George YOUNG

YOUNG, George

Service Number: 2457
Enlisted: 1 June 1916, Adelaide, South Australia
Last Rank: Private
Last Unit: 5th Pioneer Battalion
Born: Hammond, South Australia, 29 January 1879
Home Town: Butler Tanks, Tumby Bay, South Australia
Schooling: Moonta Mines School
Occupation: Farmer
Died: Natural Causes, Tumby Bay, South Australia, 23 December 1966, aged 87 years
Cemetery: Tumby Bay Cemetery
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World War 1 Service

1 Jun 1916: Enlisted AIF WW1, Adelaide, South Australia
14 Aug 1916: Involvement AIF WW1, Private, 2457, 5th Pioneer Battalion
14 Aug 1916: Embarked AIF WW1, Private, 2457, 5th Pioneer Battalion, HMAT Itria, Adelaide
25 Sep 1919: Discharged AIF WW1, Private, 2457, 5th Pioneer Battalion

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Biography contributed by Geoffrey Stewart

George was born at Coonatta (near Hammond, SA) on 29 Jan 1879 to Robert Moller Young and Mary Ann Young (nee Edgecombe).  There were 6 children in the family, 2 boys and 4 girls (2 of which died in infancy).  His father worked in the Moonta mines.

George went to the Moonta Mines School, leaving at the age of 12.  He went to work for his cousin, Tom Cosh, at Nantawarra (SA) and then onto the Eyre Peninsula, before returning to Moonta and taking employ in the mines.  He married relatively young for the time, marrying Mabel May Trezise on 24 May 1902.  They had a family of seven children, 4 boys and 3 girls (unfortunately one of the boys, a twin, died in infancy).

George and family moved to Butler Tanks in 1904.  The family shipped their belongings to Cowell as cargo space to Tumby was at a premium, with a wait period of several months.  As well as “normal” living items they brought with them a wagon, a plough and a team of horses.  George remarked later that the plough was the silliest thing that they brought with them as it was too heavy to pull over the sand hills: the trip from Cowell to Butler took 3 days, the worst part being from Driver River Tanks to Lady Kinnaird Tanks. He initially worked as a share farmer on Section 9, but in 1907 he purchased the block and became a farmer in his own right.  This was a big change from the busy mining area of Moonta – their property was situated six miles (10 Km) from their nearest neighbour, with no telephone and no reticulated water.  Mabel had to carry water from a well some distance from the tin shed that was their home!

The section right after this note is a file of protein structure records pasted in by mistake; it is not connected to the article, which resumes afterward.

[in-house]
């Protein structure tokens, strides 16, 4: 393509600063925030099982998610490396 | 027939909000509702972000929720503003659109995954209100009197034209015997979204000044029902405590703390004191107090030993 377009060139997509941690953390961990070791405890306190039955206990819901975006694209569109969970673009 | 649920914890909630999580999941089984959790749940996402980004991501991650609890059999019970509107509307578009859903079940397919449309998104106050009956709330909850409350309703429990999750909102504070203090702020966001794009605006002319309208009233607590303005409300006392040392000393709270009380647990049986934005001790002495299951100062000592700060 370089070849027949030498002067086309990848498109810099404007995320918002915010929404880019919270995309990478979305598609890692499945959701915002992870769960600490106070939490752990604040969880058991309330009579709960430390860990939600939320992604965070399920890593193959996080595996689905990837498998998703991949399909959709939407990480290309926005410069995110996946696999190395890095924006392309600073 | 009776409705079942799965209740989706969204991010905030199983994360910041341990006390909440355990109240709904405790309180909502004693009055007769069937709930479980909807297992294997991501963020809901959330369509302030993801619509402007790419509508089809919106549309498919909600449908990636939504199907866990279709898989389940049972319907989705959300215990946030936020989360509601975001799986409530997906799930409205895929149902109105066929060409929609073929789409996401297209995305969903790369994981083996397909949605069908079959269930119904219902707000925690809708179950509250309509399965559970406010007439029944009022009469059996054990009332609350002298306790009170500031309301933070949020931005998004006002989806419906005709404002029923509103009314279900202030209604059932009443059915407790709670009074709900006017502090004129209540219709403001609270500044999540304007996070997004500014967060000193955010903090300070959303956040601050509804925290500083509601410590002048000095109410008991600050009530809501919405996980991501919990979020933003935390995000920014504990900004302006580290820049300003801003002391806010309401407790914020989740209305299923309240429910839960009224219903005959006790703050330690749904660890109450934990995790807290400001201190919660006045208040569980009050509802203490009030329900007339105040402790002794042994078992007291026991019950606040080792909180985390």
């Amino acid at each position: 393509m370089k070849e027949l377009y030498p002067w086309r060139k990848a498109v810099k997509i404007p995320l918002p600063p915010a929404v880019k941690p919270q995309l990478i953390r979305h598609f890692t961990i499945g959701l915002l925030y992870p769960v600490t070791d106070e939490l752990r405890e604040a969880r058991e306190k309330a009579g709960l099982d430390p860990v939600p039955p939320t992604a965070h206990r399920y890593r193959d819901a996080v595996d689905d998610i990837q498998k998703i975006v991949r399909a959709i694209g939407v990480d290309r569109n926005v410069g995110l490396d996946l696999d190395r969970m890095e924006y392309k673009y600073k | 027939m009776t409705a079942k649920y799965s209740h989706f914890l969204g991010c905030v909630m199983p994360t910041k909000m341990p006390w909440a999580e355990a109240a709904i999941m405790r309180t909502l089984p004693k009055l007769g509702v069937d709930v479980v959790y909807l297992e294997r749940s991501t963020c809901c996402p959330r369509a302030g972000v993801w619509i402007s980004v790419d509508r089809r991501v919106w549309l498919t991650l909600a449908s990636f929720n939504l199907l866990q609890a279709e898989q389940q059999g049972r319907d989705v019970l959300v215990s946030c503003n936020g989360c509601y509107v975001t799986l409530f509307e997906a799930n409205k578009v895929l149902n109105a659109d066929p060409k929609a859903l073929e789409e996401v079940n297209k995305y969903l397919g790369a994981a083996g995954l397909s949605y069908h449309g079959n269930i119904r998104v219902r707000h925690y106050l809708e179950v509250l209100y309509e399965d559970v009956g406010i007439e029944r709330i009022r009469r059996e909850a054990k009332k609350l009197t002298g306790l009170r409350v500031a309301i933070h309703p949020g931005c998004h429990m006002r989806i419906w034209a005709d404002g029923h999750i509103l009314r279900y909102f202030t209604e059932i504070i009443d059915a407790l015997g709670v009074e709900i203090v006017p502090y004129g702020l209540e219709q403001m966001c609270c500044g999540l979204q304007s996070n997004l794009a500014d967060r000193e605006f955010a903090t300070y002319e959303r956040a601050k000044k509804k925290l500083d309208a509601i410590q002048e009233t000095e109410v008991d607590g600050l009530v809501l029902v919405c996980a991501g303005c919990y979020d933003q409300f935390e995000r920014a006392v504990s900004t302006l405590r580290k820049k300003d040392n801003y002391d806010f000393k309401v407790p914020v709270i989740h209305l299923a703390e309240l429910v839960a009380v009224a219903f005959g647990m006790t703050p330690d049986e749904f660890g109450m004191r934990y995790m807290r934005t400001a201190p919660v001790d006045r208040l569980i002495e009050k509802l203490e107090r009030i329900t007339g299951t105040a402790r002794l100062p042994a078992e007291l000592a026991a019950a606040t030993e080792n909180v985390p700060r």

To overcome this isolation, George and Mabel began the tradition of the Butler Christmas Tree; a tradition that had been carried on each year since its inception in 1905.  This social get together was a major event on the Butler calendar, unfortunately terminating at its centenary in 2005.  Also in 1905 George and Mabel became foundation members of the first Church of Christ on Eyre Peninsula.

In 1916 George enlisted in the Army whilst Mabel and the children moved to Tumby Bay.  He was posted to 2nd Depot Battalion (Bn) and undertook his initial training at Wayville before embarking at Outer Harbour aboard HMAT “Itrea” on 14 Aug 1916 bound for Plymouth (UK), arriving on 30 Oct 1916.  On arrival he was posted to the Pioneer Training Bn before embarking for France on SS “Golden Eagle” on 28 Feb 1917.  After another short period of training he was posted to 5th Pioneer Bn on 3 Apr 1917, arriving at the front in time for the third battle of Ypres; one of the most bloody in the war.

On 30 Nov 1918 he was evacuated to the 8th Field Ambulance, then to 3rd General Hospital and finally to Graylingwell War Hospital (UK); all of this occurring only 3 weeks prior to the de-mobilisation of his unit.  On 16 Mar 1919 he was repatriated to Australia aboard the HS “Dundee Castle”.

On return to Australia, he returned to his family at Tumby.  He then bought another property (Section 17) at Butler and in memory of the toughest battle that he took part in during the war; he named this property “Zonnebeke”. 

The 1920’s saw George and Mabel resume their community and church roles in the district.  George also became a Justice of the Peace, a District Councillor and a member of the Tumby Bay Hospital Board.  Their home, like many in the district, was always an “open house”.

In 1936 George became Treasurer of the Butler Soldiers Memorial Hall and oversaw the building of this structure.

In 1937 George passed the farm to George Jnr; he and Mabel retired and purchased a house in Tumby Terrace.    Unfortunately Mabel passed away in 1945. 

At the age of 85 George slipped from a ladder whilst repairing the roof of his house and broke one of his legs; but this did not stop him.  After a time in hospital he was back home and busy in his workshop.  At the age of 87 his vision had deteriorated markedly but he was still able to make coffee tables for each of his daughters and daughters in law and wooden bath mats for his 21 grandchildren.

George died on 23 Dec 1966, a month before his 88th birthday.  Both he and Mabel are buried in the Tumby Bay Cemetery  


Medals and Decorations                                                                                                       

British Service Medal                                                                                                           

Victory Medal



George was the son of Robert and MaryAnn Young (nee Edgecombe)

He married Mabel May Trezise 24 May 1902 at Moonta, South Australia. Two years later the family moved to  Butler Tanks, on  Eyre Peninsula.

Enlisting on 1 June 1916, George embarked on August 14, 1916 and served in France.

He returned to Australia 13 May 1919 per 'Dunluce Castle'. and was discharged 25 September 1919.

The family  then purchased a property   at Butler and in memory of the toughest battle he took part in during the war, George named the property "Zonnebeke" .